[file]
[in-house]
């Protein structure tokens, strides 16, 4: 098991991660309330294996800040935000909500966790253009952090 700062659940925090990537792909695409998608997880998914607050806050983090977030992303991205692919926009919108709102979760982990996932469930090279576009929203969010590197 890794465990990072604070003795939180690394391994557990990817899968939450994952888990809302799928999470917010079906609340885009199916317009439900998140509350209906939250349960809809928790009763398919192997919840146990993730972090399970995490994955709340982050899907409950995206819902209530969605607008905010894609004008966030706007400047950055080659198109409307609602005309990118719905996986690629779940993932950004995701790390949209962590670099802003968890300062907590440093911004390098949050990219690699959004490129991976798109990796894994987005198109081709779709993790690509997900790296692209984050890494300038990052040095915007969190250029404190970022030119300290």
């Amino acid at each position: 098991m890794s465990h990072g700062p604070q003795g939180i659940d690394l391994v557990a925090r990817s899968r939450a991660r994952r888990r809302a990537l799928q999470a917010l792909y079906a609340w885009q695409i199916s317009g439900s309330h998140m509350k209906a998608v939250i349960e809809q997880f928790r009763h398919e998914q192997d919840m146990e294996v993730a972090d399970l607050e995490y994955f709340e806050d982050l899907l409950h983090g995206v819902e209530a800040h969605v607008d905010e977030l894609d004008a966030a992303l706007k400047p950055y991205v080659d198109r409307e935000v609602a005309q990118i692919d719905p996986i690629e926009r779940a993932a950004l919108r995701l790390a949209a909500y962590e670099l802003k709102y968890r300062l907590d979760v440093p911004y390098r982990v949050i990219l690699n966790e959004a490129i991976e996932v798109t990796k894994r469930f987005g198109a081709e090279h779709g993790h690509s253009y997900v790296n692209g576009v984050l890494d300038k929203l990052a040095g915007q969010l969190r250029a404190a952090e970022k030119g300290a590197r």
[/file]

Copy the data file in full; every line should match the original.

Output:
[in-house]
């Protein structure tokens, strides 16, 4: 098991991660309330294996800040935000909500966790253009952090 700062659940925090990537792909695409998608997880998914607050806050983090977030992303991205692919926009919108709102979760982990996932469930090279576009929203969010590197 890794465990990072604070003795939180690394391994557990990817899968939450994952888990809302799928999470917010079906609340885009199916317009439900998140509350209906939250349960809809928790009763398919192997919840146990993730972090399970995490994955709340982050899907409950995206819902209530969605607008905010894609004008966030706007400047950055080659198109409307609602005309990118719905996986690629779940993932950004995701790390949209962590670099802003968890300062907590440093911004390098949050990219690699959004490129991976798109990796894994987005198109081709779709993790690509997900790296692209984050890494300038990052040095915007969190250029404190970022030119300290």
């Amino acid at each position: 098991m890794s465990h990072g700062p604070q003795g939180i659940d690394l391994v557990a925090r990817s899968r939450a991660r994952r888990r809302a990537l799928q999470a917010l792909y079906a609340w885009q695409i199916s317009g439900s309330h998140m509350k209906a998608v939250i349960e809809q997880f928790r009763h398919e998914q192997d919840m146990e294996v993730a972090d399970l607050e995490y994955f709340e806050d982050l899907l409950h983090g995206v819902e209530a800040h969605v607008d905010e977030l894609d004008a966030a992303l706007k400047p950055y991205v080659d198109r409307e935000v609602a005309q990118i692919d719905p996986i690629e926009r779940a993932a950004l919108r995701l790390a949209a909500y962590e670099l802003k709102y968890r300062l907590d979760v440093p911004y390098r982990v949050i990219l690699n966790e959004a490129i991976e996932v798109t990796k894994r469930f987005g198109a081709e090279h779709g993790h690509s253009y997900v790296n692209g576009v984050l890494d300038k929203l990052a040095g915007q969010l969190r250029a404190a952090e970022k030119g300290a590197r």